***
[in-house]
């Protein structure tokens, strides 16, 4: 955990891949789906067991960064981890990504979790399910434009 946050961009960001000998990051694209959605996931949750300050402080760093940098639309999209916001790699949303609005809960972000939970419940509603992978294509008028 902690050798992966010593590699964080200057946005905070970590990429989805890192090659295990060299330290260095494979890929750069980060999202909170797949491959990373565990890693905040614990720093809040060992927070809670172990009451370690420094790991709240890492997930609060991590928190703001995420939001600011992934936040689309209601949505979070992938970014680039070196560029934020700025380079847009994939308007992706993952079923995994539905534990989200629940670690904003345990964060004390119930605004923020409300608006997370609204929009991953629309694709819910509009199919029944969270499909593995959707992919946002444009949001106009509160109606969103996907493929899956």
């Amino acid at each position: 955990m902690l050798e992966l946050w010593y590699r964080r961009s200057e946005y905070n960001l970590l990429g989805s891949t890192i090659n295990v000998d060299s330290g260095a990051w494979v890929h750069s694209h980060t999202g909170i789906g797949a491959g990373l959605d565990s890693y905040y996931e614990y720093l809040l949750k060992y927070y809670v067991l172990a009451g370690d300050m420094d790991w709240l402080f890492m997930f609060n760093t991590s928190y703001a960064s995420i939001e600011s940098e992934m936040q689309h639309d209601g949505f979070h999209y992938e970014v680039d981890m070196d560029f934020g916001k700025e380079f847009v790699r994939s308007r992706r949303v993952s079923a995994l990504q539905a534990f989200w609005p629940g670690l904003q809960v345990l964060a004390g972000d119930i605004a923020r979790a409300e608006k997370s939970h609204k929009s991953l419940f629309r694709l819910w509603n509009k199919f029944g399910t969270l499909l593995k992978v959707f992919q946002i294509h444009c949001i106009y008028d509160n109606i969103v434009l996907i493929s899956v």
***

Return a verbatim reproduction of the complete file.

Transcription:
[in-house]
């Protein structure tokens, strides 16, 4: 955990891949789906067991960064981890990504979790399910434009 946050961009960001000998990051694209959605996931949750300050402080760093940098639309999209916001790699949303609005809960972000939970419940509603992978294509008028 902690050798992966010593590699964080200057946005905070970590990429989805890192090659295990060299330290260095494979890929750069980060999202909170797949491959990373565990890693905040614990720093809040060992927070809670172990009451370690420094790991709240890492997930609060991590928190703001995420939001600011992934936040689309209601949505979070992938970014680039070196560029934020700025380079847009994939308007992706993952079923995994539905534990989200629940670690904003345990964060004390119930605004923020409300608006997370609204929009991953629309694709819910509009199919029944969270499909593995959707992919946002444009949001106009509160109606969103996907493929899956």
């Amino acid at each position: 955990m902690l050798e992966l946050w010593y590699r964080r961009s200057e946005y905070n960001l970590l990429g989805s891949t890192i090659n295990v000998d060299s330290g260095a990051w494979v890929h750069s694209h980060t999202g909170i789906g797949a491959g990373l959605d565990s890693y905040y996931e614990y720093l809040l949750k060992y927070y809670v067991l172990a009451g370690d300050m420094d790991w709240l402080f890492m997930f609060n760093t991590s928190y703001a960064s995420i939001e600011s940098e992934m936040q689309h639309d209601g949505f979070h999209y992938e970014v680039d981890m070196d560029f934020g916001k700025e380079f847009v790699r994939s308007r992706r949303v993952s079923a995994l990504q539905a534990f989200w609005p629940g670690l904003q809960v345990l964060a004390g972000d119930i605004a923020r979790a409300e608006k997370s939970h609204k929009s991953l419940f629309r694709l819910w509603n509009k199919f029944g399910t969270l499909l593995k992978v959707f992919q946002i294509h444009c949001i106009y008028d509160n109606i969103v434009l996907i493929s899956v």